For many parents, football safety and injury prevention are the most important factors to consider when it comes to kids playing football. They want to know things like: Is football safe to play? And, what’s the difference between tackle football and flag football? 

This section takes a close look at the research, detailing how the game has evolved over time.


Football, as we know it, is changing. The way the game used to be taught and played is different from what’s happening today. Player protection and injury prevention are front and center, causing a major culture shift within the sport. Leagues across all levels are adopting new technology, regimes and regulations in an effort to reduce the risk of injury, as researchers continue to focus on the impact of sustained contact in youth sports.

To help parents better understand what’s changed, we’ve highlighted the key developments in football safety awareness.  

Limiting Contact in Practice

In 2015, the Journal of the American Medical Association (JAMA) released a study that found concussions are more likely to occur during a tackle football practice rather than a game, with the reason being that there are simply more practices than games. So, to better protect players, leagues across the country began to decrease the amount of person-to-person contact that occurred during practice.

One study in particular followed a group of high school football players within the Wisconsin Interscholastic Athletic Association. After new rules and restrictions were passed defining and limiting the amount of contact allowed in practice, the rate of sports-related concussions decreased by 57 percent. 

New Rule Changes

To eliminate potentially risky behavior that could lead to injuries, the NFL, the National Federation of High School Sports (NFHS) and athletic associations alike have changed several football rules, banning certain drills and enforcing new penalties. 

For example, full-contact drills, such as the Oklahoma drill, blindside blocks, pop-up kicks, clipping, and targeting are no longer allowed. Additionally, many schools have implemented their own safety precautions by limiting the amount of players on the field and in pads during practice, as well as eliminating contact in two-a-day practices.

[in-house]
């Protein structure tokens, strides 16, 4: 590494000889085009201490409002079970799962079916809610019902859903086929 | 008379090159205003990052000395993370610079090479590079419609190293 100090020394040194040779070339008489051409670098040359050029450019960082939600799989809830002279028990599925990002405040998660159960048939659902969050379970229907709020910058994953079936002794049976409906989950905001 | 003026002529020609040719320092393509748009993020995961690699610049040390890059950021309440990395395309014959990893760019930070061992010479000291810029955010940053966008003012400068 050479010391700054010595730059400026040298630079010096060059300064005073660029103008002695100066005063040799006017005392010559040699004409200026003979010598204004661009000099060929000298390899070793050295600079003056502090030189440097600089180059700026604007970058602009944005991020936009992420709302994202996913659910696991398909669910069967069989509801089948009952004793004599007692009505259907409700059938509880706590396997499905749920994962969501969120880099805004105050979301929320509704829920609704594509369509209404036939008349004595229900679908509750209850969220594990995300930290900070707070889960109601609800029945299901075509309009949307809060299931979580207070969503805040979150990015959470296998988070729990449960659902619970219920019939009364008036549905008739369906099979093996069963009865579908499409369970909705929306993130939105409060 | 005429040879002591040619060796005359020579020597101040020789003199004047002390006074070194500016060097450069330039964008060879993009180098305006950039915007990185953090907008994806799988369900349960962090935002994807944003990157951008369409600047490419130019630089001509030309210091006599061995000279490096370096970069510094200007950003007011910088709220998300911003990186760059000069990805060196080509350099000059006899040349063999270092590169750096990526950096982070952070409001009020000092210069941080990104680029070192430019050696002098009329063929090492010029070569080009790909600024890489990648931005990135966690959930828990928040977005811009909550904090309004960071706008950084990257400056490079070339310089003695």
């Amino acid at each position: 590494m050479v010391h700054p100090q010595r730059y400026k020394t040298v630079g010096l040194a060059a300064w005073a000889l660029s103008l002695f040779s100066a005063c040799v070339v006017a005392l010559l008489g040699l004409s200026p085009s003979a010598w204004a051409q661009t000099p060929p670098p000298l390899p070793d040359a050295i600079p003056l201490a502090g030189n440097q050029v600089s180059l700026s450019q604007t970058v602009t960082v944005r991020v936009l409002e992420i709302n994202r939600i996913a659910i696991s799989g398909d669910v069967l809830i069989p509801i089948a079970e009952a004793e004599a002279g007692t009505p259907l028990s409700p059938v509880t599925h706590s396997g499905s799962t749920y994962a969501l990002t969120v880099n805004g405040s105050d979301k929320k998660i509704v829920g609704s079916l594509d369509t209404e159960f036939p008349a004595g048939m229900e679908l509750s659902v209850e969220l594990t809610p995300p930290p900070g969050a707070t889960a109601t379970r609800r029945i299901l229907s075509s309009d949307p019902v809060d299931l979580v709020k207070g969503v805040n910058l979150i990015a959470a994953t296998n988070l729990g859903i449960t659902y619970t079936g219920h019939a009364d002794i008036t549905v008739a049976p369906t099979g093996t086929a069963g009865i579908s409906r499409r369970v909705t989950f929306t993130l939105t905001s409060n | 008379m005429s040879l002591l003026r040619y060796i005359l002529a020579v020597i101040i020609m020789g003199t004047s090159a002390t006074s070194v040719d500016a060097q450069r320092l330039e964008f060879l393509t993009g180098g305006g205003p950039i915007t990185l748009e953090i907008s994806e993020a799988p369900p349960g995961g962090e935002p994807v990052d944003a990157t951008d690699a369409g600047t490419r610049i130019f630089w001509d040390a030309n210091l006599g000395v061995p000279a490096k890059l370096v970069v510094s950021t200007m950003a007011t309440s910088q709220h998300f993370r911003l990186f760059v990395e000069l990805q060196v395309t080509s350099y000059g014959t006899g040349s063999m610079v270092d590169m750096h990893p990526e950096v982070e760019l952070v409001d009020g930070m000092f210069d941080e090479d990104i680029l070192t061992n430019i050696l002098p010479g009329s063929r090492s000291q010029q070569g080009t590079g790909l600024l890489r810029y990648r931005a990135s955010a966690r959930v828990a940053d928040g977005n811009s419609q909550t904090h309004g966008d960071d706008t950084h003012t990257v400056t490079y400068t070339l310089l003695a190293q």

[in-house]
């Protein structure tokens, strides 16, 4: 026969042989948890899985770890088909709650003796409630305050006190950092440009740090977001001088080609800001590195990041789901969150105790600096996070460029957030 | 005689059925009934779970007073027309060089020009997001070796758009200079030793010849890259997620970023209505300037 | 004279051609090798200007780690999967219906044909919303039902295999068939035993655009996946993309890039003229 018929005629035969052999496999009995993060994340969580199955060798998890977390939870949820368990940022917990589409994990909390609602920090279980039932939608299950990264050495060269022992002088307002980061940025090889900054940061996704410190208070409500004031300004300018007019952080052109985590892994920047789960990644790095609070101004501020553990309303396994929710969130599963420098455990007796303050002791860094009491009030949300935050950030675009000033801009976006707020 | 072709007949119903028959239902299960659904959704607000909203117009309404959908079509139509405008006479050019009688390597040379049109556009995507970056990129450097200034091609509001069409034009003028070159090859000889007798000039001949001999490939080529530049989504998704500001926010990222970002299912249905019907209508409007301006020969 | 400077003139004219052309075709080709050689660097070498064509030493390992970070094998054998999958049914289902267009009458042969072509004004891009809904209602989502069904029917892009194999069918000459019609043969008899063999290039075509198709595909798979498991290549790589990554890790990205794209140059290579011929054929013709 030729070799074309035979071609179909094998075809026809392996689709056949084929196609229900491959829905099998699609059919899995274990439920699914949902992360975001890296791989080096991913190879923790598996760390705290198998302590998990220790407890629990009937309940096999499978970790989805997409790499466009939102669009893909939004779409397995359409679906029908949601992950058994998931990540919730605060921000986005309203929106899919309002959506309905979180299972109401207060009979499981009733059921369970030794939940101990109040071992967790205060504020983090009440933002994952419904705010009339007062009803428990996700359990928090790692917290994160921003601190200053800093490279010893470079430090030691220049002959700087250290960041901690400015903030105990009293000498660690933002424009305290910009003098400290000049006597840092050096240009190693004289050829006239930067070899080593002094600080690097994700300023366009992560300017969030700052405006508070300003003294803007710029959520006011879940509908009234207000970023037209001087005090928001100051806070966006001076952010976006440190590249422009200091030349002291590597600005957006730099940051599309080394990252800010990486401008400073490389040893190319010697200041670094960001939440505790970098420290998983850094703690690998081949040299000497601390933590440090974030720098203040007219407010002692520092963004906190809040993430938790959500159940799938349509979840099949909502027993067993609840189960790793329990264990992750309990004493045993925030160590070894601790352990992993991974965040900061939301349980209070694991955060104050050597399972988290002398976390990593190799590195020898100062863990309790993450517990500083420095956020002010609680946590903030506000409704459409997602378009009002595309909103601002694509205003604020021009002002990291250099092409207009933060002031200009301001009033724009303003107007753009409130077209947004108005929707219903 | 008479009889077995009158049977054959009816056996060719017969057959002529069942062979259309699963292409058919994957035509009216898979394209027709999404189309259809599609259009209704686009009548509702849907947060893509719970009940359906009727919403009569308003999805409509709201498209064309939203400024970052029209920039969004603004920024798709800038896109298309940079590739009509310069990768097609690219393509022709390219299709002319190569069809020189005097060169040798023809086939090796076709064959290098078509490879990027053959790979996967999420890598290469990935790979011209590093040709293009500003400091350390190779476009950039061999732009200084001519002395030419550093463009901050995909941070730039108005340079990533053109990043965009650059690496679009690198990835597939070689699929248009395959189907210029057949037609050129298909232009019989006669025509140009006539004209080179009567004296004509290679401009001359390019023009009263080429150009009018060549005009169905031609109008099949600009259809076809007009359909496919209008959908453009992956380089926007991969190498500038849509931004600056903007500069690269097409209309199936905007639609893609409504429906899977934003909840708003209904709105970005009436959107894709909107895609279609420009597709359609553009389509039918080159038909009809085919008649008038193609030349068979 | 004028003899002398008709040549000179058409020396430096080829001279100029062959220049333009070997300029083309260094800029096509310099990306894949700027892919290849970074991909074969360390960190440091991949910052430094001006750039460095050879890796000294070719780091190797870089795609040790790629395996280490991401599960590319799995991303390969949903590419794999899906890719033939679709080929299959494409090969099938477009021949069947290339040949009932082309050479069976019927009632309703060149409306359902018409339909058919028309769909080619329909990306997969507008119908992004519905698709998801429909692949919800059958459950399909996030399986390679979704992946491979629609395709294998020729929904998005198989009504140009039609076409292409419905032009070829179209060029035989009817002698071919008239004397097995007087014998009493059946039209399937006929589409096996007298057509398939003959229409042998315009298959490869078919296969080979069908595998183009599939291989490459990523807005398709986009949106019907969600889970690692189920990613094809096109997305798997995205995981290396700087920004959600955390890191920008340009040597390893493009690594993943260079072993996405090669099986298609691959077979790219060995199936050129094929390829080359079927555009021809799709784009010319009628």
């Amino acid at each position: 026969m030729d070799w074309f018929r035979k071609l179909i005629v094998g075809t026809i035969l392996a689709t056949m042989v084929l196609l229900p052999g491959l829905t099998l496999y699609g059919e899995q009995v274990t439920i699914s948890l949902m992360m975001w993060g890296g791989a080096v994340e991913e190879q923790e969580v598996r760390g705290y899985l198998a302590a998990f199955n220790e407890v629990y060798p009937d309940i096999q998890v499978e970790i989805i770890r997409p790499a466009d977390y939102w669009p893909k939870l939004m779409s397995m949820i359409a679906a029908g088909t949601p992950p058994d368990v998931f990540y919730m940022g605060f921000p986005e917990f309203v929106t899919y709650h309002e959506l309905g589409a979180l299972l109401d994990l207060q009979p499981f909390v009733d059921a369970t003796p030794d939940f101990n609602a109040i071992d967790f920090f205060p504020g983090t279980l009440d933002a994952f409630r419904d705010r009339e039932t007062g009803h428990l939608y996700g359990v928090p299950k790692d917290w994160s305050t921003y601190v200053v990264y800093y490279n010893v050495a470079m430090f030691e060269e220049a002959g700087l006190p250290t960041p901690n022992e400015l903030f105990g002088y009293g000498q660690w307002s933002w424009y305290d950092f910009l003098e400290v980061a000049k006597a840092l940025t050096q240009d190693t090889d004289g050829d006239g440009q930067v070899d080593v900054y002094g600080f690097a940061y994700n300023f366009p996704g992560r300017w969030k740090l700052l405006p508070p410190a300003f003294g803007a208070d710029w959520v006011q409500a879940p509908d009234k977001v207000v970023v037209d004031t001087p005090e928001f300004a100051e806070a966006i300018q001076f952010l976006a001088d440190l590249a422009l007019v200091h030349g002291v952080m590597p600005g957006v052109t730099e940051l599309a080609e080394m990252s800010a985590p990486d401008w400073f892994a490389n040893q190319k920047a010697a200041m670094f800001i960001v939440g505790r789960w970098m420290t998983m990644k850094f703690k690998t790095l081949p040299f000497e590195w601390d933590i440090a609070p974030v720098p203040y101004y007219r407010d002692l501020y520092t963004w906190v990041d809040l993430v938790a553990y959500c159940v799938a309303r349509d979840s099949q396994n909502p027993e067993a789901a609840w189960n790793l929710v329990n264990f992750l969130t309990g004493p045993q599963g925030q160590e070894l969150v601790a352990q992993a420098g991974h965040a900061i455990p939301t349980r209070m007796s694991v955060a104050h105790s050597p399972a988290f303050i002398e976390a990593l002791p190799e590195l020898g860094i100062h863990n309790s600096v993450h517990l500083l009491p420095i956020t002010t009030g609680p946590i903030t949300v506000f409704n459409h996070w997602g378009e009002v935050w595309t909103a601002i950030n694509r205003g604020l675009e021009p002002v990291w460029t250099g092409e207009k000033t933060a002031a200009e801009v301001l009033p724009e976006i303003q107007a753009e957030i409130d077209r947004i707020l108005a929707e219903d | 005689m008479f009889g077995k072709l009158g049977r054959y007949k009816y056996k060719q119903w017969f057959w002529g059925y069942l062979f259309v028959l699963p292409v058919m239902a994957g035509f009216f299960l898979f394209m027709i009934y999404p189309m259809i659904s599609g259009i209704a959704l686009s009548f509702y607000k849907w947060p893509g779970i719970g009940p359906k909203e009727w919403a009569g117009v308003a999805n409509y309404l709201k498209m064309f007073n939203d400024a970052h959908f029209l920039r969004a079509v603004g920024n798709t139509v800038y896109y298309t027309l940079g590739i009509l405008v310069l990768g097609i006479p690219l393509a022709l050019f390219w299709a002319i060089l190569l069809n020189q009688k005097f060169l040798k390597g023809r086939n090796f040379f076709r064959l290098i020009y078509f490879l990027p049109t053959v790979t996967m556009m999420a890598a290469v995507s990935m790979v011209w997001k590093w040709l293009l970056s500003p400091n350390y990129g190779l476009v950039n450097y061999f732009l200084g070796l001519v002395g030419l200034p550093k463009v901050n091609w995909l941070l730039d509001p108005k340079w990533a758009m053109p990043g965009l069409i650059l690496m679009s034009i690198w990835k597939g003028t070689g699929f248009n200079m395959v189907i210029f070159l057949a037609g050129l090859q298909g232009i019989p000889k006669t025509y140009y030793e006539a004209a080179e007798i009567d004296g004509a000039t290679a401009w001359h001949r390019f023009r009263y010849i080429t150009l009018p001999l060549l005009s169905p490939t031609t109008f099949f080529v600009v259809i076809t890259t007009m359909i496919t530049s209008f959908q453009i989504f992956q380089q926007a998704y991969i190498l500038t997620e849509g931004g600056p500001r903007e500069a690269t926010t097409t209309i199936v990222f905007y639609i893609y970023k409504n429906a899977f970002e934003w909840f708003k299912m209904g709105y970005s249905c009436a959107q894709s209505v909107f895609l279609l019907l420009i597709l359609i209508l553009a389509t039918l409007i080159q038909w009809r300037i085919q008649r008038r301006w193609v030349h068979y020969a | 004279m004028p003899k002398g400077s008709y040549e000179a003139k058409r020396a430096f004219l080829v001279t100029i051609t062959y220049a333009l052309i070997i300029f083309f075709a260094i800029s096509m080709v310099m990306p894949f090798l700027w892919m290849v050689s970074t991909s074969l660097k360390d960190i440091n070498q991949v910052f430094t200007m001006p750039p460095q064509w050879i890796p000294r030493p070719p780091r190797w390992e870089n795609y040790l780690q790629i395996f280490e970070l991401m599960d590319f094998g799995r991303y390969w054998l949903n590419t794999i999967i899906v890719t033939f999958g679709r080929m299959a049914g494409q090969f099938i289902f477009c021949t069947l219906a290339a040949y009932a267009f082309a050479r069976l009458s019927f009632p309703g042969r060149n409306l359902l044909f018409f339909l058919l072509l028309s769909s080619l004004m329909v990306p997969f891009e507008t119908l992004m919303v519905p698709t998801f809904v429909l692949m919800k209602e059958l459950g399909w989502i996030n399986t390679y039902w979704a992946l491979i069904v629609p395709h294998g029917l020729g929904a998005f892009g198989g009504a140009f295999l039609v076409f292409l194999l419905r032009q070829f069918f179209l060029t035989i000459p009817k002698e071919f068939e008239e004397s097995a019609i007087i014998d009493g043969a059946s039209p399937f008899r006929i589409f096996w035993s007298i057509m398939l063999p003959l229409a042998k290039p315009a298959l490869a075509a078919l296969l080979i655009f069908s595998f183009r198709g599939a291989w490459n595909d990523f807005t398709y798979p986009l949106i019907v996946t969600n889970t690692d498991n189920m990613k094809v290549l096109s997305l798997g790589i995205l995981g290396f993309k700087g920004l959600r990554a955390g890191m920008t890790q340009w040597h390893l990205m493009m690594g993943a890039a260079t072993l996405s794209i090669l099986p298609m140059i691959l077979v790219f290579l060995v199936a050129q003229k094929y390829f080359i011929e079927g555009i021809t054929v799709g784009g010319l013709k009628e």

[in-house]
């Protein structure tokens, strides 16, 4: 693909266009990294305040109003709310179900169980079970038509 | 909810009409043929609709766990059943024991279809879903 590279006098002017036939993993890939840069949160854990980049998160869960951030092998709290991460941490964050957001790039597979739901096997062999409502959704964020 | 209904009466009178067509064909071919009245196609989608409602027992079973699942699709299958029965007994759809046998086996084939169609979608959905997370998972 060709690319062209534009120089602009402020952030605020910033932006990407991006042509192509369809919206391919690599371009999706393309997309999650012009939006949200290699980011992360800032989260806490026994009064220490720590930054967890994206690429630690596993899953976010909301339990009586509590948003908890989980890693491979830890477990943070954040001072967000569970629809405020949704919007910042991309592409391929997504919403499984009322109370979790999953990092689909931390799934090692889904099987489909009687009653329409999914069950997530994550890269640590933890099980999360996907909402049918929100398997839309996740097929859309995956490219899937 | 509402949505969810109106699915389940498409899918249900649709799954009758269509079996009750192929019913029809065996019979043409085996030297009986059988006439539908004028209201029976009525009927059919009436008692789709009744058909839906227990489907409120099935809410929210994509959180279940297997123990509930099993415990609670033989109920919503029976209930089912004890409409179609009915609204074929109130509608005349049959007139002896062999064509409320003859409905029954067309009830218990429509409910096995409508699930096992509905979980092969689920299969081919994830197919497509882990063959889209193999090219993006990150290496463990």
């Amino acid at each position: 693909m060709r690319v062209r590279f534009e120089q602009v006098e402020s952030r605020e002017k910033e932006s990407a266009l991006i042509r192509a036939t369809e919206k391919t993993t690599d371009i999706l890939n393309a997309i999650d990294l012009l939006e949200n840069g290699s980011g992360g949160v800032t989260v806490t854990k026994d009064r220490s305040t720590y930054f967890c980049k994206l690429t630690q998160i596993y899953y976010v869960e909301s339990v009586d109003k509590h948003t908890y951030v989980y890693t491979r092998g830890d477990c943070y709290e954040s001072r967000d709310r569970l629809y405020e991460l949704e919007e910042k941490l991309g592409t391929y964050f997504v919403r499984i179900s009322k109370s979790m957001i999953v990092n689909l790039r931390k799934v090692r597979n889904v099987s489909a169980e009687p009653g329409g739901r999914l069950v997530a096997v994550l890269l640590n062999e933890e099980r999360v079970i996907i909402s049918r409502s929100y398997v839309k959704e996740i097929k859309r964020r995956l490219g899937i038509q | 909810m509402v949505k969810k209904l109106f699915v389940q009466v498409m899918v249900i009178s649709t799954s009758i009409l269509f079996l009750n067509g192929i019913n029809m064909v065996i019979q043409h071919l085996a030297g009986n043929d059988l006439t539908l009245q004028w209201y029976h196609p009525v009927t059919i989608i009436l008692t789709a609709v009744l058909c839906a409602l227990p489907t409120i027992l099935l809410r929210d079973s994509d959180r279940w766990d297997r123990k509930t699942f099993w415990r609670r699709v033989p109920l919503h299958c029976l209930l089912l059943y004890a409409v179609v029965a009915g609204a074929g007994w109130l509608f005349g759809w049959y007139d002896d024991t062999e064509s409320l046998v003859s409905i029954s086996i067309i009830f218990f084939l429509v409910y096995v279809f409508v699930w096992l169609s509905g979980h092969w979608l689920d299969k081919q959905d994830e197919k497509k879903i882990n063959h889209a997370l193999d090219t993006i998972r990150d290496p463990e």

Coaches and players also receive mandatory training in concussion recognition and management to increase football safety awareness. In fact, concussion reoccurrences across 20 different high school sports have declined over the last decade, likely as a result of better protocols in concussion management. 

Teaching Proper Technique 

Across all levels of football, coaches are teaching a new way to tackle. Certain coaches used to teach players to put their heads in front of the ball-carrier when making a tackle, essentially using their head as an extra limb to prevent their opponents from moving forward.

Today, coaches are employing new strategies that reduce the risk of head injuries, even at the professional level. For example, the Seattle Seahawks teach “Hawk tackling,” which is a rugby-style method that focuses on using your shoulder for leverage while hitting the ball-carrier’s thighs. And in youth football, players learn to wrap and roll instead of going in head first. 

Even more, the NFL Way to Play is an educational initiative designed to demonstrate proper technique, explain fundamental concepts and share best practices. Football safety efforts are also being implemented in flag leagues where to successfully remove their opponent’s flags, players must square up, bend their knees and align their head exactly as they would in tackle football.

As we continue to learn from research—some studies have found adverse mental health and cognitive functions associated with tackle football, while others haven’t—parents and guardians should feel empowered to promote conversations around football safety. 

Parents should inquire about their league’s strategies in preventing injuries.  Understanding the ways in which a program is trying to protect its players, coupled with reading the emerging research, can help parents and guardians make informed decisions.

"Flag is where I developed my love and passion for the game.

Maybe some will pursue tackle. If they don’t, I hope they had a great time playing flag and appreciate the game." 

- Drew Brees, NFL Quarterback 


Playing football helps children develop a sense of discipline, teamwork and responsibility. But when it comes to the best age to start playing, there isn’t a one-size-fits-all approach.

NFL FLAG offers non-contact programs for boys and girls starting at age 5 through 17 years old. Some families are ready to compete right away, while others wait a few years before participating. It really depends on the child and their personal development.